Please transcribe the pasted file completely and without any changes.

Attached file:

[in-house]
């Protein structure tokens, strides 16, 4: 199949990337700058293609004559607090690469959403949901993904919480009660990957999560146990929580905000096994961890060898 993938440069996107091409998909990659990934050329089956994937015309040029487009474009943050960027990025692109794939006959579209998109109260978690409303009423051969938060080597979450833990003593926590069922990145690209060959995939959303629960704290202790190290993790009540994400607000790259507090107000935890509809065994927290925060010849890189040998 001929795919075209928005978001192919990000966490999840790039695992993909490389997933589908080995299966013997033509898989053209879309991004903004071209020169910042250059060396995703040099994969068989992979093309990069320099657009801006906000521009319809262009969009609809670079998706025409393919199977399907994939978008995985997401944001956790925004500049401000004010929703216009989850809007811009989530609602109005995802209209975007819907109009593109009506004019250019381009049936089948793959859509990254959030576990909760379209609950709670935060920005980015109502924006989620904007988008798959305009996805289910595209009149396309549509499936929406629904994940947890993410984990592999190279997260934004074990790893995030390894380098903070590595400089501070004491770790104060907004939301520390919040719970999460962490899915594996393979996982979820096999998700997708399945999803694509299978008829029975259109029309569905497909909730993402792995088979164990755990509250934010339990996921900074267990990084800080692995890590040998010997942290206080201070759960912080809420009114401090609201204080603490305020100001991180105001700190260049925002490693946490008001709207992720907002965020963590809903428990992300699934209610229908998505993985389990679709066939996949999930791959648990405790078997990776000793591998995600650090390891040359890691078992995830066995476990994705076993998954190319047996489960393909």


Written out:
[in-house]
């Protein structure tokens, strides 16, 4: 199949990337700058293609004559607090690469959403949901993904919480009660990957999560146990929580905000096994961890060898 993938440069996107091409998909990659990934050329089956994937015309040029487009474009943050960027990025692109794939006959579209998109109260978690409303009423051969938060080597979450833990003593926590069922990145690209060959995939959303629960704290202790190290993790009540994400607000790259507090107000935890509809065994927290925060010849890189040998 001929795919075209928005978001192919990000966490999840790039695992993909490389997933589908080995299966013997033509898989053209879309991004903004071209020169910042250059060396995703040099994969068989992979093309990069320099657009801006906000521009319809262009969009609809670079998706025409393919199977399907994939978008995985997401944001956790925004500049401000004010929703216009989850809007811009989530609602109005995802209209975007819907109009593109009506004019250019381009049936089948793959859509990254959030576990909760379209609950709670935060920005980015109502924006989620904007988008798959305009996805289910595209009149396309549509499936929406629904994940947890993410984990592999190279997260934004074990790893995030390894380098903070590595400089501070004491770790104060907004939301520390919040719970999460962490899915594996393979996982979820096999998700997708399945999803694509299978008829029975259109029309569905497909909730993402792995088979164990755990509250934010339990996921900074267990990084800080692995890590040998010997942290206080201070759960912080809420009114401090609201204080603490305020100001991180105001700190260049925002490693946490008001709207992720907002965020963590809903428990992300699934209610229908998505993985389990679709066939996949999930791959648990405790078997990776000793591998995600650090390891040359890691078992995830066995476990994705076993998954190319047996489960393909």